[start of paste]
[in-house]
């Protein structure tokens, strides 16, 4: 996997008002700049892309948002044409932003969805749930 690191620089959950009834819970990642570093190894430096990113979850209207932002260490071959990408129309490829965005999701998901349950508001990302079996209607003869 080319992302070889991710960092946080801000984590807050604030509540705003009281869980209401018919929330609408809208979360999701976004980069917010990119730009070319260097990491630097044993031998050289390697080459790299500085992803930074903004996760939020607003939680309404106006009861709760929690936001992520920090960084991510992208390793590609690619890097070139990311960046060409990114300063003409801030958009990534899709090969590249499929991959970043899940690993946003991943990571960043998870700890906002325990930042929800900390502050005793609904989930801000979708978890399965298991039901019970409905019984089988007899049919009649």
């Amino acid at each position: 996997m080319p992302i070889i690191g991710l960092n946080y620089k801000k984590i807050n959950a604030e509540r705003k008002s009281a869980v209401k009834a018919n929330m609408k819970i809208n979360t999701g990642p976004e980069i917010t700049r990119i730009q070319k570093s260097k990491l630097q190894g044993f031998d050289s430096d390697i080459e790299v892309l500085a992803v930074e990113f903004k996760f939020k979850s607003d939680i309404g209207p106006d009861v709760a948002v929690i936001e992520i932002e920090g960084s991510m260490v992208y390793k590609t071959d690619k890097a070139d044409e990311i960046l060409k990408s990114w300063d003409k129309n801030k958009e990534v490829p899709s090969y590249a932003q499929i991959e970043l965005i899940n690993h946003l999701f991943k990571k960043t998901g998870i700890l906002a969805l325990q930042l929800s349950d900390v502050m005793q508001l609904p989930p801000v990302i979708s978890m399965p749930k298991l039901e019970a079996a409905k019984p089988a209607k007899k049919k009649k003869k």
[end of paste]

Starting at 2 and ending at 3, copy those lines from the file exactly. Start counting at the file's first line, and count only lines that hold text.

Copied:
């Protein structure tokens, strides 16, 4: 996997008002700049892309948002044409932003969805749930 690191620089959950009834819970990642570093190894430096990113979850209207932002260490071959990408129309490829965005999701998901349950508001990302079996209607003869 080319992302070889991710960092946080801000984590807050604030509540705003009281869980209401018919929330609408809208979360999701976004980069917010990119730009070319260097990491630097044993031998050289390697080459790299500085992803930074903004996760939020607003939680309404106006009861709760929690936001992520920090960084991510992208390793590609690619890097070139990311960046060409990114300063003409801030958009990534899709090969590249499929991959970043899940690993946003991943990571960043998870700890906002325990930042929800900390502050005793609904989930801000979708978890399965298991039901019970409905019984089988007899049919009649």
């Amino acid at each position: 996997m080319p992302i070889i690191g991710l960092n946080y620089k801000k984590i807050n959950a604030e509540r705003k008002s009281a869980v209401k009834a018919n929330m609408k819970i809208n979360t999701g990642p976004e980069i917010t700049r990119i730009q070319k570093s260097k990491l630097q190894g044993f031998d050289s430096d390697i080459e790299v892309l500085a992803v930074e990113f903004k996760f939020k979850s607003d939680i309404g209207p106006d009861v709760a948002v929690i936001e992520i932002e920090g960084s991510m260490v992208y390793k590609t071959d690619k890097a070139d044409e990311i960046l060409k990408s990114w300063d003409k129309n801030k958009e990534v490829p899709s090969y590249a932003q499929i991959e970043l965005i899940n690993h946003l999701f991943k990571k960043t998901g998870i700890l906002a969805l325990q930042l929800s349950d900390v502050m005793q508001l609904p989930p801000v990302i979708s978890m399965p749930k298991l039901e019970a079996a409905k019984p089988a209607k007899k049919k009649k003869k």